Play it cool with autumn’s coolest looks
These hair and make-up trends will help you prepare for seasonal change.
Multi-toned hair colour isn’t going anywhere. While it’s common practice to go a darker, low maintenance shade in the cooler months, try and avoid a heavy block colour this season as it can look flat, unnatural and harsh.
Strategic highlights, or lowlights, which break up the colour while creating movement and a lived-in, natural appearance are key. If your hair is already multi-dimensional but you’d like to go darker, ask your colourist for a rinse or darker toner, which will temporarily darken your shade without reducing dimension.
- Blonde celeb inspo: Gigi Hadid, Jessica Alba, Sarah Jessica Parker
- Brunette celeb inspo: Priyanka Chopra, Mila Kunis, Cheryl Cole
Taking its cues from the “flappers” of the 1920s, autumn make-up will see more emphasis on the cupid’s bow and a rounded lip that appears almost heart-shaped. Not to be confused with over-lining your lip – this trend involves involve subtly enhancing the shape of your lip, not reducing or expanding its size.
To achieve the look, outline with a lip liner before applying go-to lip product with a lip brush. This gives your lips a crisper, more precise finish than your standard lipstick. For an even more defined appearance, clean lip edges with concealer.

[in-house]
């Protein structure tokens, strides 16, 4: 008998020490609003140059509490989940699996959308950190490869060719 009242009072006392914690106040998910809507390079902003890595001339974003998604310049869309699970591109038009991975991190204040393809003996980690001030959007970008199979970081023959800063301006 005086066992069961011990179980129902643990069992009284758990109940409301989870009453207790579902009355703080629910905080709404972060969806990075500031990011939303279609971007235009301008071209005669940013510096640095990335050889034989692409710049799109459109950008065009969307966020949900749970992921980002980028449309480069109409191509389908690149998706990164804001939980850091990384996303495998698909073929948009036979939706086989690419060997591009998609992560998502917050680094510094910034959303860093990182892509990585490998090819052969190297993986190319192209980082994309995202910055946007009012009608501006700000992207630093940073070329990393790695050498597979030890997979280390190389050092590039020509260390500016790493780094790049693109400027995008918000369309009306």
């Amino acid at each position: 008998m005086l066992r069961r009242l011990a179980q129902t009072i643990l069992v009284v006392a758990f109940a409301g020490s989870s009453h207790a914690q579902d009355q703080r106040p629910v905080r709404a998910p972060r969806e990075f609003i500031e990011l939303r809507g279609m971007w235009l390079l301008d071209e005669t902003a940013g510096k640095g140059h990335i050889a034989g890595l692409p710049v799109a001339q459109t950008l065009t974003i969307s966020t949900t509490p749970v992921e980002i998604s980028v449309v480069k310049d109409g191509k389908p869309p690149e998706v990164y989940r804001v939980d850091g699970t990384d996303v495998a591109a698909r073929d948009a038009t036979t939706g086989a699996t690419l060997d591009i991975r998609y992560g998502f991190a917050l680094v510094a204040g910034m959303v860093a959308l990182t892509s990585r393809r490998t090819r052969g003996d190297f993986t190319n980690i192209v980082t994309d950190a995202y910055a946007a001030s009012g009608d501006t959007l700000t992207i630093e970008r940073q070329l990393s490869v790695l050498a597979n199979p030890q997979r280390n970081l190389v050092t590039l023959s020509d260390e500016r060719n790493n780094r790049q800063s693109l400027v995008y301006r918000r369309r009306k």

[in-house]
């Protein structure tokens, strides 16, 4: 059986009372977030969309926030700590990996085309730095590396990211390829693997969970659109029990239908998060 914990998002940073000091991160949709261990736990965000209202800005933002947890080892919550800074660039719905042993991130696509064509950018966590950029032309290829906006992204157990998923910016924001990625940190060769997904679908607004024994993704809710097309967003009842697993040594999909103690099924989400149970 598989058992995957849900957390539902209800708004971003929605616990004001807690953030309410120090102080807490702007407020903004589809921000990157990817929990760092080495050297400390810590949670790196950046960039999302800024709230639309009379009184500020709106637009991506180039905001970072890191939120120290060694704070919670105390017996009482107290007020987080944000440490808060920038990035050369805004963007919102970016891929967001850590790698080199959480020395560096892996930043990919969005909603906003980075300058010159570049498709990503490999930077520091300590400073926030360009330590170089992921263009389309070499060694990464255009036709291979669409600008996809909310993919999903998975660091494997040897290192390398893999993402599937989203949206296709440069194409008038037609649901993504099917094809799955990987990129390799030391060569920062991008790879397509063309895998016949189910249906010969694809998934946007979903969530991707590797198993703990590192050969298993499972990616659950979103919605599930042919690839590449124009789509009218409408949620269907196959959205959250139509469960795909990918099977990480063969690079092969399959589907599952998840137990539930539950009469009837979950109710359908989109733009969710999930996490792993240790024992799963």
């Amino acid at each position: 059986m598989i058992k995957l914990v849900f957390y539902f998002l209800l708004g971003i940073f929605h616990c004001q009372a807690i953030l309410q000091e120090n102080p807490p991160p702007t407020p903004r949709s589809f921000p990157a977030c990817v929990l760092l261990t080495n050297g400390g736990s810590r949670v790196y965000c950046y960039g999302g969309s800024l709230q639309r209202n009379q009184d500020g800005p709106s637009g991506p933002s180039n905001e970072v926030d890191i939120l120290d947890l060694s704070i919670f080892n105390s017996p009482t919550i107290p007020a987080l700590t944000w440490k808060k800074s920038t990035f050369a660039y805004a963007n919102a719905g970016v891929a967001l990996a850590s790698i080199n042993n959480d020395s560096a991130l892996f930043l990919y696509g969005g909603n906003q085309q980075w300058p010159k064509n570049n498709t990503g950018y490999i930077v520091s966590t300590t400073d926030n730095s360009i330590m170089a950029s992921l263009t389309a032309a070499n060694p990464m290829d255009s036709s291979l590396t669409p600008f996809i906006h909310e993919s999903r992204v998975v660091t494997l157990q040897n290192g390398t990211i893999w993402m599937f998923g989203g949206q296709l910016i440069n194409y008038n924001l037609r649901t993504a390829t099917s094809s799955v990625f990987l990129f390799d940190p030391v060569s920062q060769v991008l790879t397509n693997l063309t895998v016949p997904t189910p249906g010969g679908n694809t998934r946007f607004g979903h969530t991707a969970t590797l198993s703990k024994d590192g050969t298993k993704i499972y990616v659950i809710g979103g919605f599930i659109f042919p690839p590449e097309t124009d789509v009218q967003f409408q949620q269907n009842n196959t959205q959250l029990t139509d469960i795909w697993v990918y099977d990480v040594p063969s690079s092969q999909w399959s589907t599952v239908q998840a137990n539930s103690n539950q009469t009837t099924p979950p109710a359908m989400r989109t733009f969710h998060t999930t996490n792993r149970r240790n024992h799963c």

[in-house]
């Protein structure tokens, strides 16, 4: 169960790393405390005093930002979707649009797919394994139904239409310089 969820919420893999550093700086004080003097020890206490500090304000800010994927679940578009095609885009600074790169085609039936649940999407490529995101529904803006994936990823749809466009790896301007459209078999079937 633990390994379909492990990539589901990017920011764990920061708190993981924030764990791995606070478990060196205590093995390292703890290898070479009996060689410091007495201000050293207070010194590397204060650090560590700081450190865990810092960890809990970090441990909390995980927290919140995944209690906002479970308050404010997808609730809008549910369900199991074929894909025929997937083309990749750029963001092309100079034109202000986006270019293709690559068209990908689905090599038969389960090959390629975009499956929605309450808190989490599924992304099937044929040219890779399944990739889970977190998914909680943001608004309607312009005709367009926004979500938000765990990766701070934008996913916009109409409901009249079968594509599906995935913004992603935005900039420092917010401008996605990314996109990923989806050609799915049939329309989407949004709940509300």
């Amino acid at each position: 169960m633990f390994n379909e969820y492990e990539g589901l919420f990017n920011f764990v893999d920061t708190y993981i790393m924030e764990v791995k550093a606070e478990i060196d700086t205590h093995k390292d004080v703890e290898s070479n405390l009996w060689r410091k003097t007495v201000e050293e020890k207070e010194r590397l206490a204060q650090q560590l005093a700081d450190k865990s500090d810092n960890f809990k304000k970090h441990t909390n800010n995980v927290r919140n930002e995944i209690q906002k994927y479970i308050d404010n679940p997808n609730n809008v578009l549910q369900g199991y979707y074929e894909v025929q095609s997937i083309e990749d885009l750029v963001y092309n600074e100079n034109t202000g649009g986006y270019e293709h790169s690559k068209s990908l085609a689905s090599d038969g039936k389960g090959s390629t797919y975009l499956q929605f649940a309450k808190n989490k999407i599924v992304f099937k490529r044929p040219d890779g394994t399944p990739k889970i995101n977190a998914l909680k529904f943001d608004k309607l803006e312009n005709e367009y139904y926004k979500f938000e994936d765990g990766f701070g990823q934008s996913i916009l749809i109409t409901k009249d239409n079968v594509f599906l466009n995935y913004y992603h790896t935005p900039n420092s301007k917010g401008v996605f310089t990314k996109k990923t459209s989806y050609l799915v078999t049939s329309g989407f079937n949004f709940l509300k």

Lower lash line
Often forgotten when it comes to eye make-up, but that won’t be the case this autumn.
From bright-toned eyeliner along the waterline to mini mascaras specifically designed for the lower lashes, there are a variety of ways to make the lower lash line pop and become the focal point of your make-up.
Here’s a tip – applying a light layer of mascara and lining the outer lower rim is an effective way to open up eyes and make them appear larger and more awake. Go a step further by applying white/flesh-toned waterproof eyeliner to the waterline, which makes the whites of the eyes appear clearer and larger.
Give your lips some extra love with these four must-try lip tricks for the new season – and beyond.
Written by Charlotte Brundrett